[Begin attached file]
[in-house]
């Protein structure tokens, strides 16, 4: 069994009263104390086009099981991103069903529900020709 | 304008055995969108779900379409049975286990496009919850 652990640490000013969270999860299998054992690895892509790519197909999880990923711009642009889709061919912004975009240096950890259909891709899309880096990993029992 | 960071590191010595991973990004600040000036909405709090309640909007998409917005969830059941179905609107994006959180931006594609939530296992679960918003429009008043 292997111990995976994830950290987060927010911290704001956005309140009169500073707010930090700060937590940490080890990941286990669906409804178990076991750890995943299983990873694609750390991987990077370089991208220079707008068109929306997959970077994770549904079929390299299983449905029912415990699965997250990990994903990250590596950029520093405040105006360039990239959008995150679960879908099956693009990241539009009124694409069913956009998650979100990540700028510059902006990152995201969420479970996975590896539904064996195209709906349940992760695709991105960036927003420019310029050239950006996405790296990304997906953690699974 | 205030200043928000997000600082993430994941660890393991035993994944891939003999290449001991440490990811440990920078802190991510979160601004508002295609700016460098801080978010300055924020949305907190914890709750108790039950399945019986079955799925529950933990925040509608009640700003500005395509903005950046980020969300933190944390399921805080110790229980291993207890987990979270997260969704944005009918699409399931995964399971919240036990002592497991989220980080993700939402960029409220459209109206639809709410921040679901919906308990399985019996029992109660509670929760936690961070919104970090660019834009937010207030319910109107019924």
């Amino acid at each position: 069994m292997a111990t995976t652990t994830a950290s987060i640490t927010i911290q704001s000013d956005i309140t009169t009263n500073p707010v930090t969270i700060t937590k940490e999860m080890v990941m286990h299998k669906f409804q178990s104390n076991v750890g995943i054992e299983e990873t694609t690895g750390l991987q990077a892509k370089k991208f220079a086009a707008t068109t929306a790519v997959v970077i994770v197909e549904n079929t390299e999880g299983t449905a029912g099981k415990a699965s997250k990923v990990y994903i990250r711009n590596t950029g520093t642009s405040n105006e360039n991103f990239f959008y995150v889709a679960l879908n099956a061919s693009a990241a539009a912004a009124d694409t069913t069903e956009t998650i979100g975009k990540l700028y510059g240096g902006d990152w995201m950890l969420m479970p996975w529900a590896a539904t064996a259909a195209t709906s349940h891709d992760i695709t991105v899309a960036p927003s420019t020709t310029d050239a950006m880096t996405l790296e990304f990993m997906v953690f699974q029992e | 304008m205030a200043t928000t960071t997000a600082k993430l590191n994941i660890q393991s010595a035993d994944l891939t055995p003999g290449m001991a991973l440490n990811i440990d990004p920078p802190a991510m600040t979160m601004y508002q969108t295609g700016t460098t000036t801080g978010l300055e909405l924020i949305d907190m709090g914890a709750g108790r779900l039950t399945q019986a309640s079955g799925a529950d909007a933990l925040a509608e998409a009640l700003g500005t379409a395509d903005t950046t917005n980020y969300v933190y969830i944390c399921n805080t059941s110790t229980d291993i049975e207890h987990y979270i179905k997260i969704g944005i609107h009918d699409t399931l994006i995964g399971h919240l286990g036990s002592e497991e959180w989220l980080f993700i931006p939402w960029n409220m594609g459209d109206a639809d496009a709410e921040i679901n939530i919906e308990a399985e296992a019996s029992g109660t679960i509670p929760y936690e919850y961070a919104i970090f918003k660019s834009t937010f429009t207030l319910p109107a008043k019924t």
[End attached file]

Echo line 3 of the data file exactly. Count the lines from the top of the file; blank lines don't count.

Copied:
């Amino acid at each position: 069994m292997a111990t995976t652990t994830a950290s987060i640490t927010i911290q704001s000013d956005i309140t009169t009263n500073p707010v930090t969270i700060t937590k940490e999860m080890v990941m286990h299998k669906f409804q178990s104390n076991v750890g995943i054992e299983e990873t694609t690895g750390l991987q990077a892509k370089k991208f220079a086009a707008t068109t929306a790519v997959v970077i994770v197909e549904n079929t390299e999880g299983t449905a029912g099981k415990a699965s997250k990923v990990y994903i990250r711009n590596t950029g520093t642009s405040n105006e360039n991103f990239f959008y995150v889709a679960l879908n099956a061919s693009a990241a539009a912004a009124d694409t069913t069903e956009t998650i979100g975009k990540l700028y510059g240096g902006d990152w995201m950890l969420m479970p996975w529900a590896a539904t064996a259909a195209t709906s349940h891709d992760i695709t991105v899309a960036p927003s420019t020709t310029d050239a950006m880096t996405l790296e990304f990993m997906v953690f699974q029992e | 304008m205030a200043t928000t960071t997000a600082k993430l590191n994941i660890q393991s010595a035993d994944l891939t055995p003999g290449m001991a991973l440490n990811i440990d990004p920078p802190a991510m600040t979160m601004y508002q969108t295609g700016t460098t000036t801080g978010l300055e909405l924020i949305d907190m709090g914890a709750g108790r779900l039950t399945q019986a309640s079955g799925a529950d909007a933990l925040a509608e998409a009640l700003g500005t379409a395509d903005t950046t917005n980020y969300v933190y969830i944390c399921n805080t059941s110790t229980d291993i049975e207890h987990y979270i179905k997260i969704g944005i609107h009918d699409t399931l994006i995964g399971h919240l286990g036990s002592e497991e959180w989220l980080f993700i931006p939402w960029n409220m594609g459209d109206a639809d496009a709410e921040i679901n939530i919906e308990a399985e296992a019996s029992g109660t679960i509670p929760y936690e919850y961070a919104i970090f918003k660019s834009t937010f429009t207030l319910p109107a008043k019924t």